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http://news.yahoo.com/s/ap/20110307/ap_on_re_af/af_libya

By PAUL SCHEMM, Associated Press Paul Schemm, Associated Press 2 hrs 7 mins ago

RAS LANOUF, Libya – Libyan warplanes launched fresh airstrikes on rebel positions around a key oil port Monday, trying to block the opposition fighters from advancing toward Moammar Gadhafi’s stronghold in the capital, Tripoli.

Rebels in the area said they can take on Gadhafi’s elite ground forces, but are outgunned if he uses his air power.

“We don’t want a foreign military intervention, but we do want a no-fly zone,” said rebel fighter Ali Suleiman. He added that the rebels can take on “the rockets and the tanks, but not Gadhafi’s air force.”

Libya appears to be sliding toward a civil war that could drag out for weeks, or even months, as rebels try to oust Gadhafi after 41 years. Resorting to heavy use of air attacks signaled the regime’s concern that it needed to check the advance of the rebel force toward Sirte — Gadhafi’s hometown and stronghold.

Anti-Gadhafi forces would get a massive morale boost if they captured Sirte, and it would clear a major obstacle on the march toward the gates of Tripoli.

There were no casualties in Monday’s airstrike on Ras Lanouf, which came one day after pro-regime forces pounded opposition fighters with helicopter gunships, artillery and rockets to stop the rebels’ rapid advance toward Tripoli.

Mohamad Samir, an army colonel fighting with the rebels, said his forces are expecting reinforcements from the east.

The uprising against Gadhafi, which began Feb. 15, is already longer and much bloodier than the relatively quick revolts that overthrew the longtime authoritarian leaders of neighboring Egypt and Tunisia.

Click image to see photos of protests in Libya

A government spokesman, Abdel-Majid al-Dursi, denied rumors that there had been an assassination attempt against Gadhafi, saying the claims are “baseless rumors.” The speculation started Sunday, when residents in the capital awoke before dawn to the crackle of unusually heavy and sustained gunfire.

Hundreds if not thousands of people have died since Libya’s uprising began, although tight restrictions on media make it near impossible to get an accurate tally. More than 200,000 people have fled the country, most of them foreign workers. The exodus is creating a humanitarian crisis across the border with Tunisia — another North African country in turmoil after an uprising in January that ousted its longtime leader.

The turmoil is being felt more broadly still in the form of rising oil prices. Libya’s oil production has been seriously crippled by the unrest.

The conflict in Libya took a turn late last week when government opponents, backed by mutinous army units and armed with weaponry seized from storehouses, went on the offensive. At the same time, pro-Gadhafi forces have conducted counteroffensives to try to retake the towns and oil ports the rebels have captured since they moved out of the rebel-held east.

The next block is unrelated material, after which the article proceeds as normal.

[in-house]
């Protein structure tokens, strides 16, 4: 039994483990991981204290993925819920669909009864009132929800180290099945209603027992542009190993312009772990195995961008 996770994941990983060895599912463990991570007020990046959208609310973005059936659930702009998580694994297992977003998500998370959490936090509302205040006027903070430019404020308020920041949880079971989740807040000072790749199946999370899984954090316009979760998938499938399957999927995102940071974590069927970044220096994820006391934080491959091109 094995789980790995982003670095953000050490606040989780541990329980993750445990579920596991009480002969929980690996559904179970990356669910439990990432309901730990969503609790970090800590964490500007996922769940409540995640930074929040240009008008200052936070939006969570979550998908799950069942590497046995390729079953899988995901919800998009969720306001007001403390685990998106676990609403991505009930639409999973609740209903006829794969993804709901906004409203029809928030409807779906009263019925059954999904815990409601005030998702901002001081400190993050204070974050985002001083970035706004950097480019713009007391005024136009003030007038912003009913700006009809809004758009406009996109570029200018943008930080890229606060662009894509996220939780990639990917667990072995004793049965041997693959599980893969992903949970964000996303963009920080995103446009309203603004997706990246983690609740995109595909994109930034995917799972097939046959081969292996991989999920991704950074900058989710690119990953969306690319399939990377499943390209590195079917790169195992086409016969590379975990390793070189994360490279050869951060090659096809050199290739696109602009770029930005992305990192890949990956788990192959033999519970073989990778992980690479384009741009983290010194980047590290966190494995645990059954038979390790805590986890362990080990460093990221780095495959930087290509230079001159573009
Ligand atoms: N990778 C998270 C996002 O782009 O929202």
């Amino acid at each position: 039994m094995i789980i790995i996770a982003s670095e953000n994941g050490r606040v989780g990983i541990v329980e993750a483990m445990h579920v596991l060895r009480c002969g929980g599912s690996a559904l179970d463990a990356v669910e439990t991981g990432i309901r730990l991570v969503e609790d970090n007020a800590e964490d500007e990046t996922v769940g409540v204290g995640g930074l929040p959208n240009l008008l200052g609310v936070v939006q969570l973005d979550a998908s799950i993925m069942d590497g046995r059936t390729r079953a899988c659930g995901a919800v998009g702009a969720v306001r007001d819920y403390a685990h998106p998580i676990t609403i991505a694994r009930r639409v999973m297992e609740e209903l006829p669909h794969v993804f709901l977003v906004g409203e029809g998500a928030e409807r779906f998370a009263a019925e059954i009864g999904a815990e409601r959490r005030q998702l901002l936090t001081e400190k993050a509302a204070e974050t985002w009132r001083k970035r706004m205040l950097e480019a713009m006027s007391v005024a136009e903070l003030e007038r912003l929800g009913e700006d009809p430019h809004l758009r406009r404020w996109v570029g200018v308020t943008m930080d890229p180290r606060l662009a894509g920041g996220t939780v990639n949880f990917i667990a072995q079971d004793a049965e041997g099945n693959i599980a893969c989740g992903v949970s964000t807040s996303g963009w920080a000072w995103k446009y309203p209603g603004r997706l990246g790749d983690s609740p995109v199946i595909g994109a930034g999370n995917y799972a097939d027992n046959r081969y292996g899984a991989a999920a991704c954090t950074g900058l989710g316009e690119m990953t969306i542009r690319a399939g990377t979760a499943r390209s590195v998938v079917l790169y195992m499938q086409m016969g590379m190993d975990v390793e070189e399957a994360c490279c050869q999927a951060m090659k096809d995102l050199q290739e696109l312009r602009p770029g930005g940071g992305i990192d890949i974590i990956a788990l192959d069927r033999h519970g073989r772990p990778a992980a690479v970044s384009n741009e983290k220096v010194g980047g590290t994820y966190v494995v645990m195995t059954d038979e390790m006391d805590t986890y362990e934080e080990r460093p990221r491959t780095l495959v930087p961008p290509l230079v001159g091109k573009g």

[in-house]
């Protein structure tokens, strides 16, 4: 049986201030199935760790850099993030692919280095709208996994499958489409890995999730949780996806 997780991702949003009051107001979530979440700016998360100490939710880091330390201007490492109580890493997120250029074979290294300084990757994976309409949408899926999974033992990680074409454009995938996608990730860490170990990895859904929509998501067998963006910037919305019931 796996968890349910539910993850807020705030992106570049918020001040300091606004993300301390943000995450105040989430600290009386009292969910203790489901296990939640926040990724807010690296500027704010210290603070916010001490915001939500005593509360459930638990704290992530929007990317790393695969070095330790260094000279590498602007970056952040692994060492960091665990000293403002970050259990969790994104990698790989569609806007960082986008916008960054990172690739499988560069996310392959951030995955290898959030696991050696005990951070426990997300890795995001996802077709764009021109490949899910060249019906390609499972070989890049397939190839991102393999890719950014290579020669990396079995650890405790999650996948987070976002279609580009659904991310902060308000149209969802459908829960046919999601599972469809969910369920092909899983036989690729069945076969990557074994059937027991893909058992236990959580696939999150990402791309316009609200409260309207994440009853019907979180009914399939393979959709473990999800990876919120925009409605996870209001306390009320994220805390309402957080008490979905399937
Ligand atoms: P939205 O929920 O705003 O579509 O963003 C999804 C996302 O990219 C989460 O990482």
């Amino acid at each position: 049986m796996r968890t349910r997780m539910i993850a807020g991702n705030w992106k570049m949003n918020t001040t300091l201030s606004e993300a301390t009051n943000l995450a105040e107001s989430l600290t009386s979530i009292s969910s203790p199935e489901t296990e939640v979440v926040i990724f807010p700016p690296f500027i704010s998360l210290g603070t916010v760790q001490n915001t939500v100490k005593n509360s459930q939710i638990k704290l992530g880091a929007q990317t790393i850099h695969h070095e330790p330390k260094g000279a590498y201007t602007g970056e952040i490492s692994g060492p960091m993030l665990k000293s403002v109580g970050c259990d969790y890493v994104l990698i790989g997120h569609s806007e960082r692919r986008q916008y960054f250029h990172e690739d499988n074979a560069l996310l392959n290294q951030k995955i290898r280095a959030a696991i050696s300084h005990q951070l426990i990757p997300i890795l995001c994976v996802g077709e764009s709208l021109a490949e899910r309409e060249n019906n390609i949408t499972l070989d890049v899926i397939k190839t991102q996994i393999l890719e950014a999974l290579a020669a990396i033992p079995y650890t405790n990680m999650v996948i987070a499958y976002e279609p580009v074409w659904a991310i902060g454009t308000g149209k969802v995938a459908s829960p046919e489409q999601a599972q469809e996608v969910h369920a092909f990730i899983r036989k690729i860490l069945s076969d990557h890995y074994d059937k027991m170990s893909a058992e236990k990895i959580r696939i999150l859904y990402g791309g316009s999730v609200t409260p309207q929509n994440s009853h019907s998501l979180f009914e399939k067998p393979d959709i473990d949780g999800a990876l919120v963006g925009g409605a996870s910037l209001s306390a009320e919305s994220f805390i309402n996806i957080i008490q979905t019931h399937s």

An opposition force estimated at 500 to 1,000 fighters has been cutting a path west toward Tripoli. On the way, they secured control of two important oil ports at Brega and Ras Lanouf.

In and around the government-held town of Bin Jawwad, on the road to Sirte, pro-regime forces were running patrols Monday and there were minor reports of skirmishes with rebels on the outskirts. On Sunday, battles there killed eight people and wounded 59, said Ibrahim Said, deputy director of Ajdabiya hospital.

If the rebels continue to advance, even slowly, Gadhafi’s heavy dependence on air power could prompt the West to try to hurriedly enforce a no-fly zone over the country. The U.N. has already imposed sanctions against Libya, and the U.S. has moved military forces closer to its shores to back up its demand that Gadhafi step down.

Enforcing a no-fly zone could take weeks to organize, however, and U.S. Defense Secretary Robert Gates has noted that it must be preceded by a military operation to take out Libya’s air defenses. British Foreign Minister William Hague said Sunday that a no-fly zone over Libya is still in an early stage of planning and ruled out the use of ground forces.

As fighting across Libya grew more fierce, the international community appeared to be struggling to put military muscle behind its demands for Gadhafi to give up power.

U.N. Secretary-General Ban Ki-Moon spoke to Libyan Foreign Minister Musa Kusa on Sunday, and called for an end to hostilities, according to a U.N. statement, which said Kusa agreed to the immediate dispatch of a humanitarian assessment team to Tripoli.

Valerie Amos, United Nations under-secretary-general for humanitarian affairs and emergency relief coordinator, said in a statement that the Benghazi Red Crescent reported that Misrata was under attack by government forces.

“Humanitarian organizations need urgent access now,” she said. “People are injured and dying and need help immediately.”

Italian Foreign Minister Franco Frattini said Italy, Libya’s former colonial ruler, has discretely begun contacts with Libya’s provisional transitional national council to find out about the rebels’ intentions.

Suleiman, the rebel fighter, said his forces are waiting for reinforcements in Ras Lanouf.